Britain’s best bacchus, bubblies and more besides

Published by Sally on June 29, 2012

Chapel Down

Chapel Down

Judging at the English and Welsh Wine of the Year Competition, 2012 was a new and relished experience for me. I came away reinvigorated by the dynamism and freshness of the industry.

The nature of the judging beast means tasting notes are often brief and lacking some of the poetry that greater time and reflection allows, so what follows is a list of some of the wines I most enjoyed experiencing during the judging process.

I’ve long been a fan of bacchus, and this year more than a third (five) of the gold medals were awarded to this grape variety that expresses itself with fresh, zesty, grassy and steely flavours, and real substance and length in the best examples. It’s a crossing between (silvaner x riesling) x Muller-Thurgau, and it seems to have adopted all the best flavour characters of its parents.

Bolney Wine Estate, Bacchus 2011  (silver)
Bothy Vineyard, The Doctor’s Bacchus 2011 (silver)
Camel Valley Vineyard, Bacchus 2011 (gold)
Chapel Down, Bacchus 2011 (silver)
Chapel Down, Bacchus Reserve 2010 (gold)
Furleigh Estate, Bacchus Fume 2010 (gold)
Giffords Hall Vineyard, Bacchus 2011 (silver)
Lavenham Brook Vineyard, Bacchus 2010 (gold)
New Hall Vineyards, Bacchus 2011 (gold)
Nutbourne Vineyards, Bacchus 2011 (silver)
Sandhurst Vineyards, Bacchus Dry 2011 (silver)
Warden Abbey Vineyard, The Reformer 2010  (50:50 bacchus, reichensteiner) (silver)

I left the competition with much greater appreciation for madeleine angevine, which can be floral, citrusy, fresh and with some real density of soft white fruits, even a hint of white pepper.  Though it’s well behind the plantings of some other Germanic varieties, it looks like it falls in behind bacchus in the still wine stakes:
Giffords Hall Vineyard, Madeleine Angevine 2011  (silver)
Oatley Vineyard, Jane’s 2010 (silver)
Yearlstone Vineyard, No. 6 2010 (with pinot blanc) (silver)
Three Choirs Vineyards, Midsummer Hill 2011 (madeleine angevine, with phoenix, reichensteiner, muller thurgau) (silver)
Three Choirs Vineyards, Annum 2011 (25% madeleine angevine, with schonberger, reichensteiner, phoenix, sieggerrebe) (silver)

Plus a selection from those Germanic varieties, the UK’s heritage grape varieties, as well as newer varieties such as phoenix and orion, some of which are finding a niche for themselves:
Astley Vineyards, Cirrus 2010 (mostly phoenix, plus sauvignon blanc and bacchus) (silver)
Denbies Wine Estate, Noble Harvest 2011, (ortega) (sweet) (gold)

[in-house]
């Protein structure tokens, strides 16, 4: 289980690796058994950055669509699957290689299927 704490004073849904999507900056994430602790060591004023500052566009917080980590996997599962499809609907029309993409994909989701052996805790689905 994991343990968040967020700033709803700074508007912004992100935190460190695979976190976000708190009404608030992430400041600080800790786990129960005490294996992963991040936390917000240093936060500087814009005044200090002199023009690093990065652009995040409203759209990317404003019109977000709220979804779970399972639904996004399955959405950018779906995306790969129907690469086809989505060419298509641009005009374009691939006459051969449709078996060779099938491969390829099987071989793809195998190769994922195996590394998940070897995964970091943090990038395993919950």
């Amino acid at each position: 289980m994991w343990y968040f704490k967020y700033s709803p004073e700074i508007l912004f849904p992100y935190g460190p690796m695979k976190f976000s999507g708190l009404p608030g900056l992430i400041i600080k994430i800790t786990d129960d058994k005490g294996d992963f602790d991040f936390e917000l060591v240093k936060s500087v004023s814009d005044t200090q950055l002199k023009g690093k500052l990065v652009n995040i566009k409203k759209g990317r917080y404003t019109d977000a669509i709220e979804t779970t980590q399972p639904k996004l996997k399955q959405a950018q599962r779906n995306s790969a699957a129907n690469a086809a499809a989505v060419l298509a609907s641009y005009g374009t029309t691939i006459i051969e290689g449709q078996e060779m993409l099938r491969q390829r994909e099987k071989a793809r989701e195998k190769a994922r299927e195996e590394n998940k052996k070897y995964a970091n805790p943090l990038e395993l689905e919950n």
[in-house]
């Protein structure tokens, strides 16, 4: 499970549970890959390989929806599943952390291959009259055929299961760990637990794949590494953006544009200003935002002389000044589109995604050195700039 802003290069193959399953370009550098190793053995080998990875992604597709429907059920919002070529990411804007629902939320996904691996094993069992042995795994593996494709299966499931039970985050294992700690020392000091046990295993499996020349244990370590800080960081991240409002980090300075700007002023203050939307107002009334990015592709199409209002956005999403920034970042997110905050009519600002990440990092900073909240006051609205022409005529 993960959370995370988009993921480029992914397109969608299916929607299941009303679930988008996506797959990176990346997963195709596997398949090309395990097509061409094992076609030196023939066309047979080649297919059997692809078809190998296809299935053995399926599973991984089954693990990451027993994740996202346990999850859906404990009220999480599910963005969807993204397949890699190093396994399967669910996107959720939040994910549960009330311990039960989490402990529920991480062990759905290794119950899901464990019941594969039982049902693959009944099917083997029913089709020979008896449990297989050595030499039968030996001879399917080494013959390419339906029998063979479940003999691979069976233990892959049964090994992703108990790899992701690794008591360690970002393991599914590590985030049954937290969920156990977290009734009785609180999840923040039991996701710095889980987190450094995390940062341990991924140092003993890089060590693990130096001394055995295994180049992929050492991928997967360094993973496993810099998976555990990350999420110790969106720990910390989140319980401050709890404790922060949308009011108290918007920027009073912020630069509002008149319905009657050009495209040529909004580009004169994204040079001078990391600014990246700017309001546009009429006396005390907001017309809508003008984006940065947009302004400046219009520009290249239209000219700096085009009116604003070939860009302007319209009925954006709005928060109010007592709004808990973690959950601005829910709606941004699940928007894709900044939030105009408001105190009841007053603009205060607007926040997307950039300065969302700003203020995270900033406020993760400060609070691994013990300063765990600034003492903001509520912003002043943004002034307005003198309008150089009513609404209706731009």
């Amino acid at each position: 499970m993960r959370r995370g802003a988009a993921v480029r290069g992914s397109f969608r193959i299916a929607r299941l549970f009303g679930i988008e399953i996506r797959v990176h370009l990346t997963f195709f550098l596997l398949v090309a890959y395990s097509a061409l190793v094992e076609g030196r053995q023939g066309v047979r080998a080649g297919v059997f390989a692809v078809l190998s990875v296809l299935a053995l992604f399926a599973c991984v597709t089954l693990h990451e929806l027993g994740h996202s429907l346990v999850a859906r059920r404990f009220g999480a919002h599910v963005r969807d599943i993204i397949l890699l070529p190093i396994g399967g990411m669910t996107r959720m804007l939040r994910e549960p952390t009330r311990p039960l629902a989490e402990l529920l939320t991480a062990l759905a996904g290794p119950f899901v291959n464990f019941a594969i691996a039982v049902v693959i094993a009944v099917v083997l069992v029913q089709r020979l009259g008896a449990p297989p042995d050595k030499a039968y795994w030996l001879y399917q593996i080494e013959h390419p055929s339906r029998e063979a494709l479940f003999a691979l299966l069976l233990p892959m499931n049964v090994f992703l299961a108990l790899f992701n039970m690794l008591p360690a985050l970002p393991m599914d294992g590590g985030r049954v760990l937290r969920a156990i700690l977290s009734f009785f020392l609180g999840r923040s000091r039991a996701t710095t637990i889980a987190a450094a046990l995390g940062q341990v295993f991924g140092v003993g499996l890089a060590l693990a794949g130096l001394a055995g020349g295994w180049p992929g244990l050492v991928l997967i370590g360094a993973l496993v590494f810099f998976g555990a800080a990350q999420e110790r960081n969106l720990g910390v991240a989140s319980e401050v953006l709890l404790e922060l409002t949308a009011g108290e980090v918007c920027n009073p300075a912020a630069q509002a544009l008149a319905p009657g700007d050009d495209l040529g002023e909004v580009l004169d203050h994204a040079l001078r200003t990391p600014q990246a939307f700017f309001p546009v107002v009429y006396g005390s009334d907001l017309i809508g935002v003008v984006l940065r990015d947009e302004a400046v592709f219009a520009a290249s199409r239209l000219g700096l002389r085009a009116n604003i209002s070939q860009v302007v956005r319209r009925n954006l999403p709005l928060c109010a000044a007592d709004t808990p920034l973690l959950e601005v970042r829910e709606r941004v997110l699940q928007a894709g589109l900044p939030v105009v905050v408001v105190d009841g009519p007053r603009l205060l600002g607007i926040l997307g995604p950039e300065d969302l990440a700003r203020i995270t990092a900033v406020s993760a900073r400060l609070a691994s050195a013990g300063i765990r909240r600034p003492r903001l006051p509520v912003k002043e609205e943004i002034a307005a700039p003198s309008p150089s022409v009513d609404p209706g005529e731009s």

Oatley Vineyard, Leonora’s 2010 (kernling) (silver)
Rose Bank Vineyard, Reichensteiner 2010 (silver)
Three Choirs Vineyards, Coleridge Hill 2010 (madeleine angevine, phoenix, orion) (silver)

The emergence of pink, both still and sparkling, was a encouraging revelation. I even felt I was beginning to see the emergence of two broad still pink styles: the more restrained, elusive ‘Provence’ style, and a plusher, crunchy ripe fruit style.  Sparkling pinks had a heartening level of consistency about them.

Still rosé
Denbies Wine Estate, Chalk Ridge Rose 2011 (silver)
Kenton Vineyard, Rose 2011 (silver)
Nutbourne Vineyard, Blush 2011 (silver)
Portesham Vineyard, Pink 2011 (silver)
Sharpham Vineyard, Whole Berry Rose 2011 (gold)

Sparkling rosé
English Oak Vineyard, Chinkapin 2009 (silver)
The Mount Vineyard, sparkling rose 2009 (silver)
Ridgeview Wine Estate, Fitzrovia Rose 2009 (silver)
Ridgeview Wine Estate, Victoria Rose 2009 (gold)
Camel Valley Vineyard, Pinot Noir Rose Brut 2010 (gold)

The category of the highest expectation, white sparklers, took fewer golds (four) than bacchus.  Varietal composition is an emotive subject for the industry, and one of the encouraging things here is that some winners are using fruit from classic traditional method varieties (chardonnay, pinot noir, pinot meunier), and others from UK heritage grape selections:
Bluebell Vineyard Estates, Hindleap Blanc de Blancs 2008 (gold)
Breaky Bottom Vineyard, Cuvee Alexandre Schwatschko 2008 (silver)
Furleigh Estate, Blanc de Blancs 2009 (gold)
Furleigh Estate, Blanc de Noirs 2009 (gold)
Furleigh Estate, Classic Cuvee 2009 (gold)
Gusbourne Estate, Blanc de Blancs 2007 (silver)
Gusbourne Estate, Brut Reserve 2007 (bronze)
Jenkyn Place Vineyard, Brut 2008 (silver)
Plumpton College, The Dean Brut NV (silver)
Meopham Valley Vineyard, 2008 (gold)
Sharpham Vineyard, Blanc 2009 (silver)

In a cool/cold climate such as the UK, red wines will always be a niche segment. The industry is certainly getting better, but there’s still some way to go.  My favourite wasn’t even pinot noir:
Biddenden Vineyard, Gamay 2011.  (Silver medal)

For a full set of results see the English Wine Producers’ website.

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